Triage (2009) 720p YIFY Movie

Triage (2009)

Triage is a movie starring Colin Farrell, Jamie Sives, and Paz Vega. The wife of a photojournalist sets out to discover why he came home from a recent assignment without his colleague.

IMDB: 6.53 Likes

  • Genre: Drama | Mystery
  • Quality: 720p
  • Size: 843.98M
  • Resolution: 1280*800 / 23.976 fpsfps
  • Language: English
  • Run Time: 99
  • IMDB Rating: 6.5/10 
  • MPR: Normal
  • Peers/Seeds: 3 / 20

The Synopsis for Triage (2009) 720p

Mark and David are best friends, photo journalists going from war to war. In the spring of 1988, they're in Kurdistan, at an isolated mountain clinic, waiting for an offensive. David's had enough - he wants to go home to Dublin to his pregnant wife. He leaves, with Mark promising to follow in a few days. A week or so later, Mark's home after being wounded, but David's not been heard from. Mark's slow recovery and uncharacteristic behavior alarm his girlfriend, Elena, who asks her grandfather, a Spanish psychologist, to come to Dublin to help. Are there things the carefree and detached journalist is bottling up? Is he a casualty of war?


The Director and Players for Triage (2009) 720p

[Director]Danis Tanovic
[Role:]Jamie Sives
[Role:]Kelly Reilly
[Role:]Paz Vega
[Role:]Colin Farrell


The Reviews for Triage (2009) 720p


Taut War DramaReviewed bynyshrinkVote: 9/10

This film deserved better than a straight-to-DVD release.

The story begins in Iraqi Kurdistan, shortly before Saddam Hussein gassed thousands of Kurds to quell a rebellion. Colin Farrell and Jamie Sives portray two photojournalists who ride along with the rebels. Because the Kurds have no real army or government, medical care given to the wounded is...frugal. Farrell's character, Mark, converses with a doctor who believes in relieving people's suffering. Mark initially finds it hard to understand the doctor's point of view. Sives' character, David, decides to quit rather than take one more chance and starts a long walk back from the front lines. The next thing we see is a wounded Mark (Colin Farrell) and we don't know what happened to David.

The rest of the film takes place in Ireland, sort of. It moves back and forth from scenes of Mark's life as the traumatized husband of a beautiful woman who feels locked out by his shell-shocked remoteness, and Mark's various wartime memories, as he describes them to his wife's grandfather, a therapist who once treated war criminals. The therapist starts to figure out from the threads of Mark's different stories what might have happened to David. What is fascinating is Mark's unconscious selection of images from his mind that inadvertently reveal the truth to the therapist. As a therapist myself, this was the most interesting part of the movie for me.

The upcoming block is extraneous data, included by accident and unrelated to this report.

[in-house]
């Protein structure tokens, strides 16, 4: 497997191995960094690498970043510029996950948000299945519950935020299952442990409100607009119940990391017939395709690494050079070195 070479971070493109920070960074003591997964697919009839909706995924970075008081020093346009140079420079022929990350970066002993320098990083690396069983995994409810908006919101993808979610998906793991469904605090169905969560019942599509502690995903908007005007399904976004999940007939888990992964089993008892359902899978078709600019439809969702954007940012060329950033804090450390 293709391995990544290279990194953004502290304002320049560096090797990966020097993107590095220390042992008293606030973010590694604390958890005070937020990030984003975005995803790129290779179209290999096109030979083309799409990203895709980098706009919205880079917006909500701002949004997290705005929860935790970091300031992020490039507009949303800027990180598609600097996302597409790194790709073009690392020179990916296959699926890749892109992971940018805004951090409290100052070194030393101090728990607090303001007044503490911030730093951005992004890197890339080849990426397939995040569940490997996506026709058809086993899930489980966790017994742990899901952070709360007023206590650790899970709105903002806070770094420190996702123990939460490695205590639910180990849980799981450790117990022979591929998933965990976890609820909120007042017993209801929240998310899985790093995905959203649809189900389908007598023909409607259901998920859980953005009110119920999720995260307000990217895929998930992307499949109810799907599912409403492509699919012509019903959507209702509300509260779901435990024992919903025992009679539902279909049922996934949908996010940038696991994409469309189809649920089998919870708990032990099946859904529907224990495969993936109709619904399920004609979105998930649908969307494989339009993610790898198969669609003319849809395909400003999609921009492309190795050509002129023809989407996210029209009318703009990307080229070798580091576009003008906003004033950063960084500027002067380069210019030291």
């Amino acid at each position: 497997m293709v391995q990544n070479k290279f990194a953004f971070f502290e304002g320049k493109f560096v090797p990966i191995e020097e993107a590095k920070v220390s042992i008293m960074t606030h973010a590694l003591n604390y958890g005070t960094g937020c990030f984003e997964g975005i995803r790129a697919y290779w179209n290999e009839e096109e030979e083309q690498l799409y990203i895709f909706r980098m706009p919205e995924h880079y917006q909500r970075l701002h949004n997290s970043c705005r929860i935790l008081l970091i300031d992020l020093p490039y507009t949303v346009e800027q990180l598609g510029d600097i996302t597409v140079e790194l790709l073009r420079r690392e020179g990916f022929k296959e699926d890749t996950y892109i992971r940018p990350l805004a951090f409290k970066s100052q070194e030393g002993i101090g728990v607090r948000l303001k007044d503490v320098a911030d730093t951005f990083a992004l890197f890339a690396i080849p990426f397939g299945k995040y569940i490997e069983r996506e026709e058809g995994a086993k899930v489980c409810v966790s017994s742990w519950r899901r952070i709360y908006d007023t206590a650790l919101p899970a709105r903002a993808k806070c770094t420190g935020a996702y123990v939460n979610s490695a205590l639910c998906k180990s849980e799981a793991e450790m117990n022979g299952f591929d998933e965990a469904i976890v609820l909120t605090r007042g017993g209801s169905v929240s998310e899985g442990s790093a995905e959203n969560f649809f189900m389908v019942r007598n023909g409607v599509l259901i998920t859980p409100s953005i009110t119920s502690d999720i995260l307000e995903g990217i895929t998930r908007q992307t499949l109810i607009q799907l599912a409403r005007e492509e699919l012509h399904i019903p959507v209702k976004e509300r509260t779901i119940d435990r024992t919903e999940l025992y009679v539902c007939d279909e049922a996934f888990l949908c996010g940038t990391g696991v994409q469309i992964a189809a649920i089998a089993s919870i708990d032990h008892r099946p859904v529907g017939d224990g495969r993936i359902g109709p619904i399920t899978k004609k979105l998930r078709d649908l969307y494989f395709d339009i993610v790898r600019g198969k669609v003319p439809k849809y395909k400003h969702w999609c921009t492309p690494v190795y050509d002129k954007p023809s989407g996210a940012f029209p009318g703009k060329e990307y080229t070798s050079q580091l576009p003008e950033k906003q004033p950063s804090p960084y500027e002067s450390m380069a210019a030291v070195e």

Farrell convincingly portrays a man wracked by grief and guilt. Christopher Lee is excellent as a somewhat egomaniacal healer whose political views differ from those of his daughter. The rest of the cast is also good and Paz and Farrell seem to have sexual chemistry.

central secret gets tiringReviewed bySnoopyStyleVote: 5/10

It's 1988. War photographer Mark Walsh (Colin Farrell) is in Kurdistan with best friend David. They photograph triage where Dr. Talzani mercy kills his terminal patients. Mark is eager to join the expected Peshmerga offensive but David is desperate to go home to his pregnant wife Diane (Kelly Reilly). They seemingly split up. David returns to Dublin alone. His girlfriend Elena Morales (Paz Vega) is horrified by his state. He claims to got washed away in a river and that David left days before him. Mark is deteriorating and Elena calls in her psychologist grandfather Joaquín Morales (Christopher Lee) for help. She is estranged from him for his work with the Spanish dictatorship.